Title: The Descendants
Director: Alexander Payne
Major players: George Clooney, Beau Bridges
Out of five? 4
Much of the buzz surrounding Alexander Payne’s The Descendants has been about George Clooney’s performance and the likelihood of him winning an Oscar, which could fool you into thinking the film is simply a vehicle for a star turn. But that would be judging by appearances – one of the many traps Clooney’s character falls into and learns from in this tender, bittersweet comedy.
Matt King (George Clooney) seems to have it all: he lives in beautiful Hawaii, has a successful law practice and more money than he knows what to do with. But when a boating accident puts his wife in a coma, he’s confronted by the realities he’s tried so hard to ignore. Almost a stranger to his two daughters, he has to get to know them and learn how to be a parent. He discovers that his marriage isn’t all he thought it was. And he has to make a decision about a scenic piece of real estate that will, ultimately, affect all of his extended family.
Like its predecessors, Sideways and About Schmidt, The Descendants is about a man in a crisis who gets to know both himself and his world as he has never really known it before. In this case, it’s a tragedy that’s the catalyst, both for the plot and, indeed, for some of the gentle humour that permeates the film. Regular visits to the hospital chart the decline of King’s wife, Elizabeth, as she lies in a coma, from a recognisable person to, ultimately, something much closer to a corpse. Yet the hospital scenes never fall into sentimentality: they’re sad, tender and even slightly grotesque (the younger daughter brings one of her schoolfriends into her mother’s room to prove that she hasn’t been lying about her imminent death), but Payne always keeps them on the right side of mawkishness.
Aside from his wife’s condition and his relationship with his daughters, King has other issues to contend with. He and his father-in-law (a splendidly angry Robert Forster) have, at best, a tetchy relationship, yet neither realises they are in the same boat: they have both lost the women they love (the older man’s wife has dementia) and are watching them slowly die. The discovery that his wife was having an affair and intended to leave him sends King on a hunt for ‘the other man’ – partly to confront him but, more importantly, to give him the chance for a last visit. And then there is the tract of land that has been in the family for centuries: as the trustee, he is responsible for choosing its purchaser and the fate of the legacy he will hand down to his descendants, and theirs.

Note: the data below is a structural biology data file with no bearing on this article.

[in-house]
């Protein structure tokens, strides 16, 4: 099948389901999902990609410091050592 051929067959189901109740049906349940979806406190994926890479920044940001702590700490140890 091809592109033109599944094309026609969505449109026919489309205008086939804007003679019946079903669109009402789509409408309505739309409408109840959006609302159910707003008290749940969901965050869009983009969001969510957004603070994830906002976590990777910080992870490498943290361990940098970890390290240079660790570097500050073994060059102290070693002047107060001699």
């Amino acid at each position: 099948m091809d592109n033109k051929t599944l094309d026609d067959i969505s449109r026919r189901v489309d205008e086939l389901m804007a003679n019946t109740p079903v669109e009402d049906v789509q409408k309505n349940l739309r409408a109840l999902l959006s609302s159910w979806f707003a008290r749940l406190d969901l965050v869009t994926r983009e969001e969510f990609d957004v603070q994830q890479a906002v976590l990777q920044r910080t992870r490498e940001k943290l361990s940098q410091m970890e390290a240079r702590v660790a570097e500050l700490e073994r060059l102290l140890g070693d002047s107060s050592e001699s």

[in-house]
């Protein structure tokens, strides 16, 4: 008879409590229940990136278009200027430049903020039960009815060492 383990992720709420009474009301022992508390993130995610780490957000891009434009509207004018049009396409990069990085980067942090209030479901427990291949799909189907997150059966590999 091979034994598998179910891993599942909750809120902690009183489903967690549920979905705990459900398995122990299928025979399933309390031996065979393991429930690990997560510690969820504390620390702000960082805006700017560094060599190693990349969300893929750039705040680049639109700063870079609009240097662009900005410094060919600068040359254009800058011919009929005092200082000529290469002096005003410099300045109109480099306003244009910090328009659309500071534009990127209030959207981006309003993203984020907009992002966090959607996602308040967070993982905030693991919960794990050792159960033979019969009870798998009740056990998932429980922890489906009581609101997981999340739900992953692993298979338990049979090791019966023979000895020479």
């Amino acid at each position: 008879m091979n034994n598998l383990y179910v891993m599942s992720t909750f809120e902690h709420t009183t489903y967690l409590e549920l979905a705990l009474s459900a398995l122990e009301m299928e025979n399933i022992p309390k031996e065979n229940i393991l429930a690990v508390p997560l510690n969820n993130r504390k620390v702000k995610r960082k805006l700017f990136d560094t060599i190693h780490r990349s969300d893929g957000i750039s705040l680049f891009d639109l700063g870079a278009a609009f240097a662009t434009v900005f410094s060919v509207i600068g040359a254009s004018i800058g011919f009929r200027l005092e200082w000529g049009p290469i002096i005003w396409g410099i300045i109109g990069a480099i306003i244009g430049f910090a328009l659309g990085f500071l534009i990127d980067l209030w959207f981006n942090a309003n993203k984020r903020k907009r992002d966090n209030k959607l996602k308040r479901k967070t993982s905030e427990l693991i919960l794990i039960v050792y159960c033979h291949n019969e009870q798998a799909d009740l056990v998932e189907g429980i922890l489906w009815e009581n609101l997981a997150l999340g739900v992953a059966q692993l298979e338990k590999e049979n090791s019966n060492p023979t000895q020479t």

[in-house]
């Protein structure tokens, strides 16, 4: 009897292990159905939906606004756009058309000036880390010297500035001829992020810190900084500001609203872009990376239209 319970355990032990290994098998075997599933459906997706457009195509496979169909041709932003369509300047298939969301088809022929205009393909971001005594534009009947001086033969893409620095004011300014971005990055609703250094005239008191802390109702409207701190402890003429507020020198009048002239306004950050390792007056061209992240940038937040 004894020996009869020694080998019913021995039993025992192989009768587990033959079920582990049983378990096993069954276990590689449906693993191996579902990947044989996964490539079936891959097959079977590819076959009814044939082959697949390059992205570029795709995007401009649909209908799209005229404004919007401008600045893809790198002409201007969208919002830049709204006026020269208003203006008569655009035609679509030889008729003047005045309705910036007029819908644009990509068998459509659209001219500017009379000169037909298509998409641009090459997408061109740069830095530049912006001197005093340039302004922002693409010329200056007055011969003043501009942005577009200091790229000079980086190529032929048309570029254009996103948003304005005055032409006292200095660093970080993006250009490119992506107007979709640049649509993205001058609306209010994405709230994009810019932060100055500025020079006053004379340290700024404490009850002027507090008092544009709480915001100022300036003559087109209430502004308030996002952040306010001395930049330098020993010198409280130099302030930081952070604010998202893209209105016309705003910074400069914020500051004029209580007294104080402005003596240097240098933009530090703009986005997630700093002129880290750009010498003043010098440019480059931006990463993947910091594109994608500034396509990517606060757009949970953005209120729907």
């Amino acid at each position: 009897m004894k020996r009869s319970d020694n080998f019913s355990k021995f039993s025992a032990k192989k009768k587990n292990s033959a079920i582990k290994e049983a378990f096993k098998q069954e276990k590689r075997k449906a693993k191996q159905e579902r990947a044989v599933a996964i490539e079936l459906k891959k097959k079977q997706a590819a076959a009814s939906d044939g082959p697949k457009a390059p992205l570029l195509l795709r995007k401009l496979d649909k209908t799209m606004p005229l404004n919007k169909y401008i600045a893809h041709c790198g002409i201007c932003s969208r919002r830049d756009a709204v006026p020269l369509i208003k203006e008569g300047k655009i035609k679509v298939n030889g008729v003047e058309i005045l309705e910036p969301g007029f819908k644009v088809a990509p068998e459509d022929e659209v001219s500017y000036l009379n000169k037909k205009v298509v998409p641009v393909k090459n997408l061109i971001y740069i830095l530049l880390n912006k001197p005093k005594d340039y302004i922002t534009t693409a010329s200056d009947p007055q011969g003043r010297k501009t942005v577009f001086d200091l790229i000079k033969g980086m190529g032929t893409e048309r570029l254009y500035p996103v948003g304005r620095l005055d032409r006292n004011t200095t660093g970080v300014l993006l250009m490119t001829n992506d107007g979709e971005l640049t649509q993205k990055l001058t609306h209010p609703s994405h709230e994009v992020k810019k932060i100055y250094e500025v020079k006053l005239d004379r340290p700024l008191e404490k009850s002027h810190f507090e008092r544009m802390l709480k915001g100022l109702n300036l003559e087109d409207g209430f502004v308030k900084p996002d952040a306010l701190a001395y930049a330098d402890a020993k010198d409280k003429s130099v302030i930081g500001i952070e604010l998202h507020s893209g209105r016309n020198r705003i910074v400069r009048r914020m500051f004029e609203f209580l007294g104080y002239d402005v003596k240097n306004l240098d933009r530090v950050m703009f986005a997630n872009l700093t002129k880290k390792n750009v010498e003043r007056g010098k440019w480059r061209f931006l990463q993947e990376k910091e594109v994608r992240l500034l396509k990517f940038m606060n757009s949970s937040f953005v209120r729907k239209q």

All of which makes The Descendants sound depressing, but nothing could be further from the truth. Touching, sometimes almost delicate, humour runs throughout the film, created by both the situations and the characters themselves. Matt’s daughters, stroppy teenager Alexandra (Shailene Woodley) and would-be stroppy teenager Scottie (Amara Miller) are deliberately outrageous, trying to see how far they can push their alienated father. And Alex’s friend Sid (a nicely-judged performance from Nick Krause) appears to be the typically cocky teenage male – even a black eye from the father-in-law can’t change that, until a short but telling scene reveals surprising hidden depths.
As it’s set in Hawaii, one of America’s favourite playgrounds, the scenery could have been all beaches and vivid colour. There are certainly plenty of beaches, but the beautiful scenery is jammed up against skyscrapers and freeways, so that parts of the islands look like any other American city. There is frequent rain, and the film has an autumnal look, with lots of dead leaves, even in the swimming pool. And the long-awaited colour is saved for the end of the film, when the weather and the emotional turbulance clears and the flowers blossom.
Alexander Payne has put together a thoughtful film which doesn’t shy away from its subject matter. He also gets the best from his cast: the three younger members do well and there’s a nice turn from Beau Bridges as one of King’s tribe of cousins. And then there’s Clooney. His isn’t an easy character to like – he’s too buttoned-up for that – but, as the film goes on, he gains dignity and the audience’s respect, whether it’s for his halting attempts to connect with his children or for his sheer humanity in allowing his wife’s lover the chance to say goodbye. It’s a subtle, unglamorous piece of acting that encourages empathy rather than sympathy – and it’s really rather good.
The film finishes with Matt and his daughters on the sofa, keeping warm under the quilt that had previously adorned the mother’s hospital bed. As they watch March Of The Penguins, Morgan Freeman’s narration talks about how the birds have gone through a long, arduous journey. They’re not alone.